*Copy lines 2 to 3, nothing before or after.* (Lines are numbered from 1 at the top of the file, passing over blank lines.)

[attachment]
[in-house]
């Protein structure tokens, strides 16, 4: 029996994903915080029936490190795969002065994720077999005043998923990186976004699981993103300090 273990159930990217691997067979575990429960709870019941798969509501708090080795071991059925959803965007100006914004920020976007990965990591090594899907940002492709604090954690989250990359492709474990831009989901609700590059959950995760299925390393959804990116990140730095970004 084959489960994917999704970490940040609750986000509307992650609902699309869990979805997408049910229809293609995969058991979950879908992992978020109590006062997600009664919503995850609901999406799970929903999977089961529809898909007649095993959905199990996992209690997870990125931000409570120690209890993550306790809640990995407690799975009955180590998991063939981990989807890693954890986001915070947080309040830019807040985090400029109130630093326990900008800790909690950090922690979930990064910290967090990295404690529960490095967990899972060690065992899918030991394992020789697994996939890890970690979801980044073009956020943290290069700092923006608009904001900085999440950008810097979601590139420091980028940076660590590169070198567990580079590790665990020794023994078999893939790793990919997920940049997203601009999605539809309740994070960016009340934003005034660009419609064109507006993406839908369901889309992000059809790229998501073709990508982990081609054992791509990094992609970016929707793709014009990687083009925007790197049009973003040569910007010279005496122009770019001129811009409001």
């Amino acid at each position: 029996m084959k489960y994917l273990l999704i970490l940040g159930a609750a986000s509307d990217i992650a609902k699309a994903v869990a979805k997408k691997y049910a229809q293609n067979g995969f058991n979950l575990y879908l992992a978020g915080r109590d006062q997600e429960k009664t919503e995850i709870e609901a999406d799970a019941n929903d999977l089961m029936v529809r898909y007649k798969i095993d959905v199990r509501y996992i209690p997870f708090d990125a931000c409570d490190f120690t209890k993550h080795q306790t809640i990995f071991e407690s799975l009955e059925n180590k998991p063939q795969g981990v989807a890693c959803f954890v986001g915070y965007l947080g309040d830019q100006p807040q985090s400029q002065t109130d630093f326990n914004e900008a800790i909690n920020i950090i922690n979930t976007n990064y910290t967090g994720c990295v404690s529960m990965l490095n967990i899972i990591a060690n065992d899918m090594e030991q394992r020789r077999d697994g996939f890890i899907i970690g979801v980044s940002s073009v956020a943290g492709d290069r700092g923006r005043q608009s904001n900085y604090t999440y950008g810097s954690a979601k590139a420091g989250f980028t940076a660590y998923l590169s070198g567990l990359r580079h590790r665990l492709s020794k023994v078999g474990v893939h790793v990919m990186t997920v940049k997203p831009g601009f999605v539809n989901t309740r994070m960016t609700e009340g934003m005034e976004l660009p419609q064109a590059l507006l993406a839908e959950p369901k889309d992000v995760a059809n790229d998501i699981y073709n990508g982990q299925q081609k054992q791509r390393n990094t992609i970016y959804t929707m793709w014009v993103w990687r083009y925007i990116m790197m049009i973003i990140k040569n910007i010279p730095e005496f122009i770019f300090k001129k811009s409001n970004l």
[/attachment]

């Protein structure tokens, strides 16, 4: 029996994903915080029936490190795969002065994720077999005043998923990186976004699981993103300090 273990159930990217691997067979575990429960709870019941798969509501708090080795071991059925959803965007100006914004920020976007990965990591090594899907940002492709604090954690989250990359492709474990831009989901609700590059959950995760299925390393959804990116990140730095970004 084959489960994917999704970490940040609750986000509307992650609902699309869990979805997408049910229809293609995969058991979950879908992992978020109590006062997600009664919503995850609901999406799970929903999977089961529809898909007649095993959905199990996992209690997870990125931000409570120690209890993550306790809640990995407690799975009955180590998991063939981990989807890693954890986001915070947080309040830019807040985090400029109130630093326990900008800790909690950090922690979930990064910290967090990295404690529960490095967990899972060690065992899918030991394992020789697994996939890890970690979801980044073009956020943290290069700092923006608009904001900085999440950008810097979601590139420091980028940076660590590169070198567990580079590790665990020794023994078999893939790793990919997920940049997203601009999605539809309740994070960016009340934003005034660009419609064109507006993406839908369901889309992000059809790229998501073709990508982990081609054992791509990094992609970016929707793709014009990687083009925007790197049009973003040569910007010279005496122009770019001129811009409001």
């Amino acid at each position: 029996m084959k489960y994917l273990l999704i970490l940040g159930a609750a986000s509307d990217i992650a609902k699309a994903v869990a979805k997408k691997y049910a229809q293609n067979g995969f058991n979950l575990y879908l992992a978020g915080r109590d006062q997600e429960k009664t919503e995850i709870e609901a999406d799970a019941n929903d999977l089961m029936v529809r898909y007649k798969i095993d959905v199990r509501y996992i209690p997870f708090d990125a931000c409570d490190f120690t209890k993550h080795q306790t809640i990995f071991e407690s799975l009955e059925n180590k998991p063939q795969g981990v989807a890693c959803f954890v986001g915070y965007l947080g309040d830019q100006p807040q985090s400029q002065t109130d630093f326990n914004e900008a800790i909690n920020i950090i922690n979930t976007n990064y910290t967090g994720c990295v404690s529960m990965l490095n967990i899972i990591a060690n065992d899918m090594e030991q394992r020789r077999d697994g996939f890890i899907i970690g979801v980044s940002s073009v956020a943290g492709d290069r700092g923006r005043q608009s904001n900085y604090t999440y950008g810097s954690a979601k590139a420091g989250f980028t940076a660590y998923l590169s070198g567990l990359r580079h590790r665990l492709s020794k023994v078999g474990v893939h790793v990919m990186t997920v940049k997203p831009g601009f999605v539809n989901t309740r994070m960016t609700e009340g934003m005034e976004l660009p419609q064109a590059l507006l993406a839908e959950p369901k889309d992000v995760a059809n790229d998501i699981y073709n990508g982990q299925q081609k054992q791509r390393n990094t992609i970016y959804t929707m793709w014009v993103w990687r083009y925007i990116m790197m049009i973003i990140k040569n910007i010279p730095e005496f122009i770019f300090k001129k811009s409001n970004l």